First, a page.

Friday, May 8, 2015

#Rhizo15 / Week Four / Writers Write To "Know"

There have been some very interesting and insightful conversations and connections out there this week in Rizo15.

The best way to connect to a writer is to give them other writers, give them other ideas, and let them refine their vision. By introducing a writer to another writer (living or dead) is to move them into new relationships with their own ideas and work. But maybe I'm getting ahead of myself.

I've been in the business of subjective measurement for some time. How do you value a poem or a piece of fiction? Simply put: you don't. You measure their intent, you measure their access to the past, you measure their understanding of aesthetic quality. In the end, you measure their expectations, their visions, and their end product. Sometimes, I say simply: I didn't understand this part. Or, it reminds me of something you wrote earlier. When it works - I explain how it works in terms of my own reading. For example, "I like this poem because it presents two different ideas that oppose one another. Seeing those two forces might be similar to magnets or opposites and this is where your word choice could be considered polarizing." While I am making judgments on their work, I am merely telling them my thought process as I read. Not because it has more value than their own, but because it might illuminate an area for development. This could be a type of subjective conversation that leads to more inquiry or understanding.

Writing and thinking about creating new writing is always about connecting people together. Albeit, the people might be dead, but writers are experts in recommending a voice to interact with. Sometimes, it is a "one and done" kind of experience (a writer doesn't like a suggestion). Other times, reading becomes an obsession and writers will consume everything that a famous or noted writer produces. Personally, I think it is more effective when the writer is dead. That's not to say that living writers aren't important, but if we believe that people are content, then their life, their work, and anything else becomes the subjective understanding of that life, that work, and that experience in intellectual thinking. We know reading and thinking is complex. You can never read a great book for the first time - again. There is only one first and then there is again and again, in different ways and constructs. Writers are the network other writers study. They are the community, the content, and the ability to change something in the future. We are creating and building upon those who wrote before us. And we have the opportunity to commune with them, from Whitman to Carver at any time. This communion of ideas and connectivity is rhizomatic, and it is constantly evolving.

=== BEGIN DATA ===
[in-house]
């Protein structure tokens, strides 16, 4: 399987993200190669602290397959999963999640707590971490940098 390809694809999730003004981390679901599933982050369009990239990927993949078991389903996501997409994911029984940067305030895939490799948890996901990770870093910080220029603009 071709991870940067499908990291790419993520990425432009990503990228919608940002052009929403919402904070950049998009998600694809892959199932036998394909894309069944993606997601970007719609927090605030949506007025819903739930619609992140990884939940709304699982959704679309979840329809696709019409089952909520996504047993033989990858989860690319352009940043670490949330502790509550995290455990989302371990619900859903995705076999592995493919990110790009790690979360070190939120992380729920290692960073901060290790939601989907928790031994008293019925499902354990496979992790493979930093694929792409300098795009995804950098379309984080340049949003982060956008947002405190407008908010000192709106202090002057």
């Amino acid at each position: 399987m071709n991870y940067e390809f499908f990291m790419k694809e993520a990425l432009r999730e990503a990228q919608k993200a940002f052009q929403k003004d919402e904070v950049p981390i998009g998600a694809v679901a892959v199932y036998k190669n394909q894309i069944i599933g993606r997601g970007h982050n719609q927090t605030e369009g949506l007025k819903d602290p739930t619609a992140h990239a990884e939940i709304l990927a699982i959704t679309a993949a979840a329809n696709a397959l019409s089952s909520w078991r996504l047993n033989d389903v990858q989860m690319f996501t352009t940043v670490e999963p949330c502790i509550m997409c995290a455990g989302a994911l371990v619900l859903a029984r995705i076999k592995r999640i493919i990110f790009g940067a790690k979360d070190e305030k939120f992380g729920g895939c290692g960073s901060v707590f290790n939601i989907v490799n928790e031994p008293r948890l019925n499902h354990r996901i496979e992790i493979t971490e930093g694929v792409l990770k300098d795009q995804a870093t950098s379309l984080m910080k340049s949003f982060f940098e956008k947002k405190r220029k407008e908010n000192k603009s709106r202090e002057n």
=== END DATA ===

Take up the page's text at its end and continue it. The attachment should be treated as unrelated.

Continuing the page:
So, a writer then becomes the content by way of art, the subject or aesthetics by living, and the subjective learning group all at once. They can be mentors, teachers, students, and building blocks all at once - or at different times in the writing life of someone else. Why would someone become a Melville expert? Why would someone dissect every Whitman poem? Why would someone go to the place where a writer committed suicide? Because they want to "know". By that "knowing" we define the essence of subjective learning. We bring it to just that - to "know" we mean anything, everything, what we need, what we want, what we must find in order to create and add to the world. It is a brilliant and complex community residing on the pages of the rhizome. How it is accessed and interfaced is forever an exploration of form and creative endeavor. The hope is that we will never know its completion, but merely its possibilities. We need a new model - we need to define the path of creativity, and foster the infinite journey to be had there.

P.S. It is fascinating to connect some of the inspirations and conversations that writers had with one another. For example, Coleridge and Wordsworth inspired some fascinating writing. When you find and see some of the connection writers have with their contemporaries, the rhizome grows. The pathway augments and shifts. It has always been a connected group of thinking, we just haven't realized its relevance or power in our thinking process. Maybe now is the time. (Hope this makes sense).

1 comment:

  1. Love your postscript. I read a book once about the influence the Portuguese poet Camoes had on subsequent and later Portuguese, American and South African writers, The Presence of Camoes. Definitely rhizomatic. George Monteiro. I think he did the same type study for Pessoa but I haven't read it yet. Also love your thought about the communion and connectivity of ideas, rhizomatic and constantly growing. Thanks.